PLLs don't exhibit ideal behavior. A PLL will not perfectly align t FB and t REF , and the delays through an ASIC clock-distribution network are never perfectly balanced. For purposes of timing analysis, the PLL errors to consider are as follows .
SPE is the fixed offset (error) between the rising edges of REFclk and FBclk caused by delay- path differences in the phase detector, process/voltage/temperature differences with the ASIC, and transition-time (slew-rate) differences on the REFclk and FBclk inputs to the PLL.
LTJ is a low-frequency drift in the offset between the rising edges of REFclk and FBclk.
STJ is a high-frequency drift in the offset between the rising edges of REFclk and FBclk. This offset may vary from clock cycle to clock cycle. The STJ is a component of LTJ. For any given rising edge of PLLout, the next rising edge of PLLout will occur one clock period +/- STJ later.
Jitter is usually caused by power and ground noise introduced into the VCO.
These PLL errors are expressed as +/- delays. This means that because of nonideal behavior, t FB may occur before or after t REF .
Typical values for PLL errors are:
Static-Phase Error: ± 200 ps max
Long-Term Jitter: ± 250 ps max
Short-Term Jitter: ± 100 ps max
Consider the ASIC PLL circuit previously analyzed (see Figure C.3). In this case however, nonideal behavior is introduced such that the PLL exhibits SPE, LTJ, and STJ errors, and the ASIC clock-distribution network is not perfectly balanced (i.e., the clock skew is nonzero.) (Since STJ is a component of LTJ, STJ is not considered when analyzing the arrival time of a clock to any register, regA. The effects of STJ will be discussed later.)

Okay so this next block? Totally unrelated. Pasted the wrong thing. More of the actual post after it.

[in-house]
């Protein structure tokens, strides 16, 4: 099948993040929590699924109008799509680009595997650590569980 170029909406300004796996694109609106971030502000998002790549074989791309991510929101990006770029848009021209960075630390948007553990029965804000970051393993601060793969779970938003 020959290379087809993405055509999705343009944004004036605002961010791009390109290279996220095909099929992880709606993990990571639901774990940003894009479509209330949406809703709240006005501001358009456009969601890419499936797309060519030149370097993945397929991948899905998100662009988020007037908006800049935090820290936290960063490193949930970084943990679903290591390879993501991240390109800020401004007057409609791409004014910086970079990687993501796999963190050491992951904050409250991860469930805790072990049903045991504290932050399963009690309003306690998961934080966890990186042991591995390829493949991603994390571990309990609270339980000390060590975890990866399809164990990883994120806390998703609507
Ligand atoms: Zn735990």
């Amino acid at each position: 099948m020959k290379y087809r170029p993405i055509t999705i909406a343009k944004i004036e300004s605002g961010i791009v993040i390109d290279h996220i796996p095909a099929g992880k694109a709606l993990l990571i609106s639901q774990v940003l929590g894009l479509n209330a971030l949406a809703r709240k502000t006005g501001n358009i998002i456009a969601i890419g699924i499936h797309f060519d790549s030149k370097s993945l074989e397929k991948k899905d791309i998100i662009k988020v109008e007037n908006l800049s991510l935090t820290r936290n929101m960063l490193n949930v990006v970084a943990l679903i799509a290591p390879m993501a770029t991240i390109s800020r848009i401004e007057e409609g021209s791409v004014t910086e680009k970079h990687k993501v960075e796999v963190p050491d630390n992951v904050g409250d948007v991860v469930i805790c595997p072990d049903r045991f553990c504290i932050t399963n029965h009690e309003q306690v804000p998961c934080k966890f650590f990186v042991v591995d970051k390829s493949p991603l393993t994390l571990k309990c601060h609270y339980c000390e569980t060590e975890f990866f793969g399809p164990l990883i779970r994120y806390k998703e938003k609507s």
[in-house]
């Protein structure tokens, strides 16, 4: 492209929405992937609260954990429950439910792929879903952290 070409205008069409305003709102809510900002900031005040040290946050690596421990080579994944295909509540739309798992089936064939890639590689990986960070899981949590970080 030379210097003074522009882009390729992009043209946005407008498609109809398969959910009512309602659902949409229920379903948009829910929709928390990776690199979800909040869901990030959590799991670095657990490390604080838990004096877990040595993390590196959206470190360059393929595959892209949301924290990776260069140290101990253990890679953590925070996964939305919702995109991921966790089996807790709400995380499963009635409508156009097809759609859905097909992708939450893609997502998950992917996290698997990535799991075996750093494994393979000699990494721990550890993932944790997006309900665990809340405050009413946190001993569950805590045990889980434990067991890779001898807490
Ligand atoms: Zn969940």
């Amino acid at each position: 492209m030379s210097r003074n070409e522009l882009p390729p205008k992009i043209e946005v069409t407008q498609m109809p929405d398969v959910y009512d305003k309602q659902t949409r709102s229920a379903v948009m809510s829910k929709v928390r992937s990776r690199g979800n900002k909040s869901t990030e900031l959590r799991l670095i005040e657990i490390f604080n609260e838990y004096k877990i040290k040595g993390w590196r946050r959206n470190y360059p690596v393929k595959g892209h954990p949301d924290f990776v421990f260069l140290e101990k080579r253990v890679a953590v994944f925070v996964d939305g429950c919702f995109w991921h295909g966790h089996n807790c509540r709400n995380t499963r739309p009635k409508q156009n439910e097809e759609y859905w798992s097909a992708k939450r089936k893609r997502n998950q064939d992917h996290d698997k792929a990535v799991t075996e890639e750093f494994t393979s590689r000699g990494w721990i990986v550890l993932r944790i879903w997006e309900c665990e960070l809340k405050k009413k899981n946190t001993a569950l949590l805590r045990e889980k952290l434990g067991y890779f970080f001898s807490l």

The clock of regB is used as the feedback clock, FBclk, into the PLL. A delay exists between the arrival time of the clock at regB, t B , and the arrival of the clock at the FB pin of the PLL, t FB .
The difference between the arrival time of the clock at regA and the clock at regB represents the clock skew in the clock-distribution network.
The arrival time of the clock at regA can now be analyzed as follows:
Substituting and rearranging,
The greatest errors occur if the arrival time of the FBclk, t B , is either the earliest or the latest point in the clock distribution. The arrival time, t B , should be chosen as the midpoint in the clock-distribution network if the error between t REF and t A is to be minimized.
If intentional skewing of t A relative to t REF is desired, the feedback-path delay, dly FB , can be adjusted to achieve the desired effect.
Consider again two ASICs with PLLs driven by the same clock REFclk with clock skews of ASIC1(skew) and ASIC2(skew). Because of the errors introduced by the PLLs and the clock-distribution networks on each ASIC, the arrival time of clocks with the ASIC may vary by as much as SPE + LTJ + ASIC1(skew) + ASIC2(skew). This can be a considerable amount affecting the ability to clock signals from one ASIC to the next, if the clock skews within each ASIC are not carefully controlled and if the FBclk is not carefully chosen.
SPE and LTJ affect the arrival time of a clock to a register relative to REFclk. This means that setup and hold times of ASIC I/Os are affected by SPE and LTJ. STJ effectively reduces the clock period, thereby requiring the ASIC to run at a higher frequency than required by REFclk. This must be taken into account when analyzing the critical path within the ASIC. For example, if the clock period of REFclk is cycREF, the ASIC must be analyzed using a clock period of (cycREF “ STJ). If a multicycle path is analyzed using a period of n · cycREF, the use of a PLL requires that the same path run at n · (cycREF “ STJ) or (n · cycREF “ n · STJ).